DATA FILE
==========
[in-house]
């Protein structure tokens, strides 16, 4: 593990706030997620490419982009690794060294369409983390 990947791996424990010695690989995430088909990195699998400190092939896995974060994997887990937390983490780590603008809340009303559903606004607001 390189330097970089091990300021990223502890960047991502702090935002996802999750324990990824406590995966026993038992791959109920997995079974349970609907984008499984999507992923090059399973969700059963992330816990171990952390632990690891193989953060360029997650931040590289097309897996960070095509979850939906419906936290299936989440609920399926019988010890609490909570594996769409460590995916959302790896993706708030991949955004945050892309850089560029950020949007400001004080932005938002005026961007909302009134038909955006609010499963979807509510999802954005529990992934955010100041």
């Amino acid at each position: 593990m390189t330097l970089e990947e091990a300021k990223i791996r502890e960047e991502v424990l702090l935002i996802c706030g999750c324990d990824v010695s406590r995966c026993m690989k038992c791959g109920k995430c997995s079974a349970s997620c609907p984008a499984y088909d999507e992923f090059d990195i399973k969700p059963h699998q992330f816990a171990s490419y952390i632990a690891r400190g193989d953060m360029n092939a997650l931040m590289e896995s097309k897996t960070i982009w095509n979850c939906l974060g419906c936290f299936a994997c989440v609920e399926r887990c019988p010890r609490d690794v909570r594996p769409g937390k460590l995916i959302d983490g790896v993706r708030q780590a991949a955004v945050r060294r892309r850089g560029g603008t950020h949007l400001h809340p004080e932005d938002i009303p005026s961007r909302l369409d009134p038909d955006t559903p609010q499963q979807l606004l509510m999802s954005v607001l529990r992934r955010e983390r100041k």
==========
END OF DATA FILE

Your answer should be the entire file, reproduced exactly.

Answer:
[in-house]
């Protein structure tokens, strides 16, 4: 593990706030997620490419982009690794060294369409983390 990947791996424990010695690989995430088909990195699998400190092939896995974060994997887990937390983490780590603008809340009303559903606004607001 390189330097970089091990300021990223502890960047991502702090935002996802999750324990990824406590995966026993038992791959109920997995079974349970609907984008499984999507992923090059399973969700059963992330816990171990952390632990690891193989953060360029997650931040590289097309897996960070095509979850939906419906936290299936989440609920399926019988010890609490909570594996769409460590995916959302790896993706708030991949955004945050892309850089560029950020949007400001004080932005938002005026961007909302009134038909955006609010499963979807509510999802954005529990992934955010100041």
């Amino acid at each position: 593990m390189t330097l970089e990947e091990a300021k990223i791996r502890e960047e991502v424990l702090l935002i996802c706030g999750c324990d990824v010695s406590r995966c026993m690989k038992c791959g109920k995430c997995s079974a349970s997620c609907p984008a499984y088909d999507e992923f090059d990195i399973k969700p059963h699998q992330f816990a171990s490419y952390i632990a690891r400190g193989d953060m360029n092939a997650l931040m590289e896995s097309k897996t960070i982009w095509n979850c939906l974060g419906c936290f299936a994997c989440v609920e399926r887990c019988p010890r609490d690794v909570r594996p769409g937390k460590l995916i959302d983490g790896v993706r708030q780590a991949a955004v945050r060294r892309r850089g560029g603008t950020h949007l400001h809340p004080e932005d938002i009303p005026s961007r909302l369409d009134p038909d955006t559903p609010q499963q979807l606004l509510m999802s954005v607001l529990r992934r955010e983390r100041k």